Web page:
• Michael O'Rourke February 3, 2021   Reply →

      Yes, the anemic Mass attendance is so hard to endure.

  • Chris Barnes January 23, 2021   Reply →

    Even though my children are 22 and 20 respectively, and the younger special needs, I still feel an obligation as their father to guide them on the path to Heaven. I am a lucky man in that, I don’t have to fight with them to pray our daily Rosary, or go to Mass. I would be saddened beyond belief if they did not practice their devotion to our Lord. We are all children of God, if one of us leaves the fold, he will leave the 99 to rescue the one that has strayed. I couldn’t fathom His sadness at the loss of the faith in today’s world. Thank you Michael for your beautiful insight. I will remember to bring my “brothers and sisters”, who have been away from the church, along with me spiritually, at every Mass, Rosary, and moments of Faith, and pray that they return to the Fold! GBY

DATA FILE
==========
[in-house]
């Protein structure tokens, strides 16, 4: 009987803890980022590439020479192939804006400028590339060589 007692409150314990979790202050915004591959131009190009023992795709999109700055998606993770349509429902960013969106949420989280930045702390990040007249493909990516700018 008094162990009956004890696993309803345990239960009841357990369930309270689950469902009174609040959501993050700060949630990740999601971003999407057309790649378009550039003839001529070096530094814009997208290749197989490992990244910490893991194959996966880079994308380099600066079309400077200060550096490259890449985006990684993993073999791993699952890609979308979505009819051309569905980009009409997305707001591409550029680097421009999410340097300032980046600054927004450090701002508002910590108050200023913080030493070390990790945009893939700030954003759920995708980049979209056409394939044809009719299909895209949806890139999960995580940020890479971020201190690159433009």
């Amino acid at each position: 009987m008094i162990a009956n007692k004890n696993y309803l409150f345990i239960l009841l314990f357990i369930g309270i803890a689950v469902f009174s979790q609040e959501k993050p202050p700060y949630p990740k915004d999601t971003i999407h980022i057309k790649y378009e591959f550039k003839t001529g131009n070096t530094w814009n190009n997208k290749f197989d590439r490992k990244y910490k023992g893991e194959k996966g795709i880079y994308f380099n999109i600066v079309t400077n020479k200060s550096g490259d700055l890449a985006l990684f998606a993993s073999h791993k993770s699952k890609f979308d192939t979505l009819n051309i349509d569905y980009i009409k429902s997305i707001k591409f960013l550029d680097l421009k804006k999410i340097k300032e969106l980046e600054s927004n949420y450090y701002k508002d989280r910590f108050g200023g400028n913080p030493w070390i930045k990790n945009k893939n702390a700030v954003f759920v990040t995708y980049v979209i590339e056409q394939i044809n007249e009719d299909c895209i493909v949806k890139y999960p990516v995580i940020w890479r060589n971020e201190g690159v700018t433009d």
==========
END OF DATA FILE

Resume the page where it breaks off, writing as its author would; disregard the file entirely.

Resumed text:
• Michael O'Rourke February 3, 2021   Reply →

      Thanks Chris!

  • Andy Fena January 26, 2021   Reply →

    I attended my Christmas church service online. They made a video program for the children’s service, complete with Angel’s, shepherds and sheep. No, it was not the same, but a great effort nonetheless. These are difficult times we live in. I am grateful that despite the pandemic, worship is still possible, and the more we will appreciate our togetherness when it can be done safely. Until then we must persevere for the greater good.

    • Michael O'Rourke February 3, 2021   Reply →

      Thanks Andy. Agreed. We for sure need to be grateful that we still have the option to worship. I look forward to the day when we will again be “free to worship Him without fear.” (promise in the Canticle of Zechariah).
      May that day come speedily!

  • Erin McKain February 4, 2021   Reply →

    The church we go to for Christmas Eve service is normally packed. We opted to stay home so others could have our pew. I was hoping there would be people in church.